Junction City was incorporated as a town on October 29, 1872 by an act of the Oregon Legislative Assembly. One of the first contracts let by the city was awarded May, 1873 to Thomas Humphrey to build a city jail which was completed at a cost of $84.37.
In 1878, the City Council entered into a contract to build a City Hall for $350.00 on the southwest corner of 6th Avenue and Greenwood Street. "As the city grew, a "city hall" was built and the main room on the first floor was the engine room where the hook and ladder, hose, reel and other fire fighting apparatus was kept, while in the rear was the stable where a good team of horses was always in readiness for the engine when a fire alarm was given."
In his book, "Early Days of Junction City, Oregon," 1978, Chris T. Wilde mentions the jail at least four times:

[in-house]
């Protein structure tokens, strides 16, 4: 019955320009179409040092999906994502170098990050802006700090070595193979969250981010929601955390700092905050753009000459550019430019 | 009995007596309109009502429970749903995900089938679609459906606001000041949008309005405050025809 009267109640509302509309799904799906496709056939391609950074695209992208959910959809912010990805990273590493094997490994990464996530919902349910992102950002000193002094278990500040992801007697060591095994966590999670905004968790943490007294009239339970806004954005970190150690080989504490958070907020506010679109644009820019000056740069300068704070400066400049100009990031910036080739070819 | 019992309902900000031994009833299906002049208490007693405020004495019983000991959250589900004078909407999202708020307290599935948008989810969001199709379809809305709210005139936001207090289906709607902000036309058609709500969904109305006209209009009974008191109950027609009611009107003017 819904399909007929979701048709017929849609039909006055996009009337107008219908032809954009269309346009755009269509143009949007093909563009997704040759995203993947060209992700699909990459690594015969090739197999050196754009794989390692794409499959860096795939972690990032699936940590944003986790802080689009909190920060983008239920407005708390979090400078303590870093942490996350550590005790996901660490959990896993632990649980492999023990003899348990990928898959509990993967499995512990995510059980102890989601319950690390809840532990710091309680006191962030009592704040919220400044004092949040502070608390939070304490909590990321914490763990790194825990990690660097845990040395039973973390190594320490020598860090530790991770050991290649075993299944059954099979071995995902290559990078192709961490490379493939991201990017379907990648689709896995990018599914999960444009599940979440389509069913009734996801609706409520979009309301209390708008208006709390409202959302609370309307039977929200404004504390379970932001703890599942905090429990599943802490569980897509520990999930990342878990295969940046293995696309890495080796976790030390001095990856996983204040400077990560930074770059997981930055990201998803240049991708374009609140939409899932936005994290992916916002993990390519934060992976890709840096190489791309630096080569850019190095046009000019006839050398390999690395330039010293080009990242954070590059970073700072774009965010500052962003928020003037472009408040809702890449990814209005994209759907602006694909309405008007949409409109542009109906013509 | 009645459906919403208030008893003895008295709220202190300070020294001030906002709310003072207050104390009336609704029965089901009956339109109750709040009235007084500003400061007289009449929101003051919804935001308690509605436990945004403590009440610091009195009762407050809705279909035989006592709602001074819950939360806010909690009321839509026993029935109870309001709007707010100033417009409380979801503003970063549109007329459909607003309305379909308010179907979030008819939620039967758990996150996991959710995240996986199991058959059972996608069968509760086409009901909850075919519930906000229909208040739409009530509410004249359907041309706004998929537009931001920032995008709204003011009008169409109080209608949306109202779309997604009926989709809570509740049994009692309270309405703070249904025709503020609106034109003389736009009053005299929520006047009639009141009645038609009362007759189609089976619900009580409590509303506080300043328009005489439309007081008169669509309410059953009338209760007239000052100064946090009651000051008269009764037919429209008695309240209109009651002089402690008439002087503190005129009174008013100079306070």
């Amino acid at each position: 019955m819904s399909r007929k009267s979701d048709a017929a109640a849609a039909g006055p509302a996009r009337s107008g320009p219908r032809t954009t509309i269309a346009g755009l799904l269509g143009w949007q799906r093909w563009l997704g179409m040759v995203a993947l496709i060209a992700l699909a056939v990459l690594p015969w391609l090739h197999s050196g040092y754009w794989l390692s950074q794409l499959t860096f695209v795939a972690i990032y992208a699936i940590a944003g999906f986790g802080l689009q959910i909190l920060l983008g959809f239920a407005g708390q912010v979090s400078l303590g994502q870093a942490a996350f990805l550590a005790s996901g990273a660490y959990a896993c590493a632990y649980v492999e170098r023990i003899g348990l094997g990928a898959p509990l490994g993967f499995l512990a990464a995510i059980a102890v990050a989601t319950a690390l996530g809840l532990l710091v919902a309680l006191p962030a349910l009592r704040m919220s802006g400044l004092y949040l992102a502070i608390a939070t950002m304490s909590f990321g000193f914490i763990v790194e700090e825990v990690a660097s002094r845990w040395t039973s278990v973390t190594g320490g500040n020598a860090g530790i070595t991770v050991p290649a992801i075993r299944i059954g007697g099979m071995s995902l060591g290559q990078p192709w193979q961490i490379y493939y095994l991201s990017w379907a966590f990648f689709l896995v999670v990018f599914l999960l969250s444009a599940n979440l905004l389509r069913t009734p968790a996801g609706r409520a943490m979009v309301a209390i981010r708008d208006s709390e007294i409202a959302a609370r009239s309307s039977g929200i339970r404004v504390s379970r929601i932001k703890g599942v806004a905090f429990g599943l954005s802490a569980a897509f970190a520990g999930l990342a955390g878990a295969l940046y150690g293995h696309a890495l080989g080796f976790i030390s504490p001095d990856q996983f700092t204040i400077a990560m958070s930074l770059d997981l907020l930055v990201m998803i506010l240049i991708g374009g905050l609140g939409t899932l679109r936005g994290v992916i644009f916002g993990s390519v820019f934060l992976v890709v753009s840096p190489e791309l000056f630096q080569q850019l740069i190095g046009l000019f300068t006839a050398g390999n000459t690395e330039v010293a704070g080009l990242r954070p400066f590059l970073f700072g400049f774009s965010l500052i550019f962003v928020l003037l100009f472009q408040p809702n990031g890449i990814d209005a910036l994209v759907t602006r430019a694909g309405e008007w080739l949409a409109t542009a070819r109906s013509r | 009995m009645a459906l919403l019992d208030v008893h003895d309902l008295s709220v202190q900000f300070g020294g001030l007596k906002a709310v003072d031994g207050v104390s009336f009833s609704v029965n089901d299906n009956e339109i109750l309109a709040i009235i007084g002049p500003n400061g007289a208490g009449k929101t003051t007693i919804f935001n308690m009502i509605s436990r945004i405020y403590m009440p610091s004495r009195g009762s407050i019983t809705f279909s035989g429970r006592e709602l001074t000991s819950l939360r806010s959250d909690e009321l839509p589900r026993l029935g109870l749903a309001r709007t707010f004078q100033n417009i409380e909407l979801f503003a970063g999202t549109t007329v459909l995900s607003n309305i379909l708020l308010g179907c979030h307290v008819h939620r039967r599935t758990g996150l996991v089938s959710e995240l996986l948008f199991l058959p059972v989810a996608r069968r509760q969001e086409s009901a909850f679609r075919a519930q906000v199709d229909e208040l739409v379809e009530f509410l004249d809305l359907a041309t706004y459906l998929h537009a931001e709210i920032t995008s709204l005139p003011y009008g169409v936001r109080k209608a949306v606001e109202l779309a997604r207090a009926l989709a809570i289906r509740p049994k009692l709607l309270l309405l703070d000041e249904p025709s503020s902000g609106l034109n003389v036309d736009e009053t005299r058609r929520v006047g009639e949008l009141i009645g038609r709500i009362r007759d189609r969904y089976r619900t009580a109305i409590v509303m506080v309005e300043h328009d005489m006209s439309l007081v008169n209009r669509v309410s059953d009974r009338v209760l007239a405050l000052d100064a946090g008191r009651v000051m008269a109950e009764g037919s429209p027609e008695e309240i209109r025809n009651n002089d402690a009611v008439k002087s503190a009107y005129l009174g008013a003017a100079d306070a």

Page 16, "The 1873 tiny red jail, and the old white two-story city hall...."
Page 29, Greenwood Street, "...two-storied, white City Hall was north across the street. Then came the tiny red jail..."
Page 219, "The tiny, red jail was built for $84.37, by Thomas Humphrey. It stood on the north side of the present U.S. Bank's parking lot. The city hall was built just south of it, March 14, 1879, for $350 by S. Stanus. The jail,
intact, was moved to what is now Ben Kokkeler's residence on High Pass Rd. It serves now as a pump house. It is over one hundred years old."
Page 426, "The two-storied white city hall was built on the very corner of Sixth Avenue and Greenwood, in 1878, by S. Stanus for $350. The tiny red jail, was back off the street, just north of the hall on Greenwood, built around 1873... The bank building was built in 1912 (on the NW corner of 6th & Greenwood). The City Hall was moved to Eighth and Greenwood. A new jail, built of 2 x 4s nailed flat and laminated, was built back of the city hall, on the alley. It was used until 1931 when the new [current] city hall incorporated a jail. This  jail was burned down. The city hall was taken down, around 1938."
The Nill family of Guaranty Chevrolet donated this building to the Junction City Historical Society when they bought the property on West 1st Avenue and High Pass Road to use for their business purposes.